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Now that the coronavirus numbers are continuing to trend downward with fewer than 270 coronavirus deaths in July, Governor Andrew Cuomo is focusing his latest battles with the federal government for not providing New York with enough state aid to function properly and with local governments who are being lax in compliance and enforcement measures to quell drinking outside (in violation of the open container law) – and everything else from an uptick in violence to partying in the streets at the tony Hamptons in Suffolk County.

One battle centers around the state and local tax (SALT) deduction, which allows taxpayers of high-tax states to deduct local tax payments on their federal tax returns.


The Queens-born Democrat says he will hold New York elected officials in Washington accountable whether they are Democrats or Republicans.

“If the House members don’t stand firm, if our two senators, (Charles) Schumer and (Kirsten) Gillibrand, don’t stand firm, you’re going to see New Yorkers paying a higher subway and Long Island Railroad fare,” Cuomo said Tuesday. “This (federal stimulus) bill will have a practical, dramatic effect on all New Yorkers. I want New Yorkers to know the consequences because I want our federal representatives held accountable.”

Gillibrand says she is still optimistic because she supports the House bill passed by the Democratic majority.

“I support $1 trillion in state and local funding. That would be $500 billion alone for states, which will be able to meet the needs of New York and all the governors across the country. That’s what was passed in the House,” Gillibrand said Monday in response to a question asked by The Jewish Press.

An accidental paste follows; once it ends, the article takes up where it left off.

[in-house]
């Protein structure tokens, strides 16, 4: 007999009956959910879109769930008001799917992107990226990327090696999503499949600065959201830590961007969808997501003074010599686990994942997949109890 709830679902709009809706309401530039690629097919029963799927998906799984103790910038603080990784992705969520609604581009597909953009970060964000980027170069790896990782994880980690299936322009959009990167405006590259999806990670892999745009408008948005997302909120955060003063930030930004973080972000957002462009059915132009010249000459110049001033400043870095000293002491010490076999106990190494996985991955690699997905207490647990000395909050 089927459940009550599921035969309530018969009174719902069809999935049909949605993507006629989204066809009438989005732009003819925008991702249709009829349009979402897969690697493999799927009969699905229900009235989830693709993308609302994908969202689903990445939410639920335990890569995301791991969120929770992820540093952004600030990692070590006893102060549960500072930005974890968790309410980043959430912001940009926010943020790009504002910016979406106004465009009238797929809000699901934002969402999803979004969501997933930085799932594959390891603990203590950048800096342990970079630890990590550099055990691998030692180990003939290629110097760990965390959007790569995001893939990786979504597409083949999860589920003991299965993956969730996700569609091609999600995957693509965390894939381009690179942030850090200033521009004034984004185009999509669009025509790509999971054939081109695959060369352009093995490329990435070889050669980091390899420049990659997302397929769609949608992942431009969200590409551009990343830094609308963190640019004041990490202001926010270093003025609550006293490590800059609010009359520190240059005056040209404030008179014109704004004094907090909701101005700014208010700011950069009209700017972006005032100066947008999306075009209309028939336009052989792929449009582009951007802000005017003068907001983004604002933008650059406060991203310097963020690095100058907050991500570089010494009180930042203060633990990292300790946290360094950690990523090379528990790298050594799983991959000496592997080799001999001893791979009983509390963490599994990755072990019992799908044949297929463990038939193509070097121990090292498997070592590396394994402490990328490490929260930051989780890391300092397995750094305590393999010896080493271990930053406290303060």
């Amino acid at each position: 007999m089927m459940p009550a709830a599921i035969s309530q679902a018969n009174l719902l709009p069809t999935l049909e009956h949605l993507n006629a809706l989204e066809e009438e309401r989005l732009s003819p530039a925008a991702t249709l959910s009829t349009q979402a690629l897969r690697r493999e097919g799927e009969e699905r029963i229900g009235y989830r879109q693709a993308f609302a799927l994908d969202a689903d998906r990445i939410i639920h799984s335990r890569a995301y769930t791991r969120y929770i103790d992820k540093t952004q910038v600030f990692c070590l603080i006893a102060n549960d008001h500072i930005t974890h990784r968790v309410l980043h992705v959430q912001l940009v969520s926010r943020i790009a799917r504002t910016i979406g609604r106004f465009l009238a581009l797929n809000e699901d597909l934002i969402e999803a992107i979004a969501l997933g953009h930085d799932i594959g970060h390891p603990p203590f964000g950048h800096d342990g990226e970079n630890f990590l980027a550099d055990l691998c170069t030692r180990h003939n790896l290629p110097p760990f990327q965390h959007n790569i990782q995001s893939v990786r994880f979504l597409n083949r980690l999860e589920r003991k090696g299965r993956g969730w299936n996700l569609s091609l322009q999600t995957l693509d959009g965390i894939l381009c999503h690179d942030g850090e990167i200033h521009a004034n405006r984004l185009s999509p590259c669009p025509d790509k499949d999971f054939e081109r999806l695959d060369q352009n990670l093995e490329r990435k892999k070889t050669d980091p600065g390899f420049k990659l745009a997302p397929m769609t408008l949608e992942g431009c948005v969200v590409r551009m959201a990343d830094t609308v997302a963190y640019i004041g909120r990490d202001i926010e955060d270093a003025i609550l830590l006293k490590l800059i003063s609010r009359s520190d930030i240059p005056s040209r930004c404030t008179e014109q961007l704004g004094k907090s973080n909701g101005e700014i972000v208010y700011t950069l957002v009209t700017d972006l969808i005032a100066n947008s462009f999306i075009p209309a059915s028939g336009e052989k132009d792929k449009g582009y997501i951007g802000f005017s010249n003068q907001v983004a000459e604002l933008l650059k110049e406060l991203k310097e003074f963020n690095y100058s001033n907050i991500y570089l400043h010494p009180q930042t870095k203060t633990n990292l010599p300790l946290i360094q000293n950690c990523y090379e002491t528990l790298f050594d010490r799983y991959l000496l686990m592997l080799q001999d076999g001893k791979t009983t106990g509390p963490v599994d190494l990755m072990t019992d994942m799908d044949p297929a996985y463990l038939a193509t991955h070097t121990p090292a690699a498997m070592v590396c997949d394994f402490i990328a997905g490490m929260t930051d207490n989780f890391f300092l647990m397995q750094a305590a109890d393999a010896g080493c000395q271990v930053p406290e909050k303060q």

“The problem is Mitch McConnell. He’s been unwilling to allow debate on any amount of state and local funding. He has yet to release his plan. He’s supposed to release but it doesn’t look like state and local monies are in there. I think he wants to use it as a bargaining chip in negotiations, but it is the highest priority for me to get state and local money.

“We also tried to include the SALT language to get rid of the very harmful tax framework that President Trump passed into law that took away our state and local deductions. At the end of the day Mitch McConnell will not support state and local money. It makes it that much more urgent to defeat him at the ballot box and flip the U.S. Senate. Every state has seen plummeting revenues and so no matter where you live the resources available for these front line workers are urgently needed. I’m optimistic there will be some room for negotiations and I hope through advocacy we can make sure that the things that are most needed are included.”

Cuomo appears to be frustrated and angry that he is being heard but not listened to. Cuomo went as far as to call Senate Republicans hypocrites for saying one thing and doing something else.

“This Washington legislation, what the House passes, what Senator Schumer passes, this is going to determine people’s property taxes. If they repeal SALT, as they should, as they did in the House bill, your property taxes effectively will be lower. If they don’t, they will raise your property taxes,” Cuomo said. “If they don’t provide state aid, your school aid will be roughly 20% less of what it was. That could also affect your property taxes. That will be determined by the state aid level in this federal bill. For the Senate not to provide state aid is totally hypocritical to their professed goal to help the economy, create jobs. Every economist says if you do not provide state and local aid, you will hurt the economy.”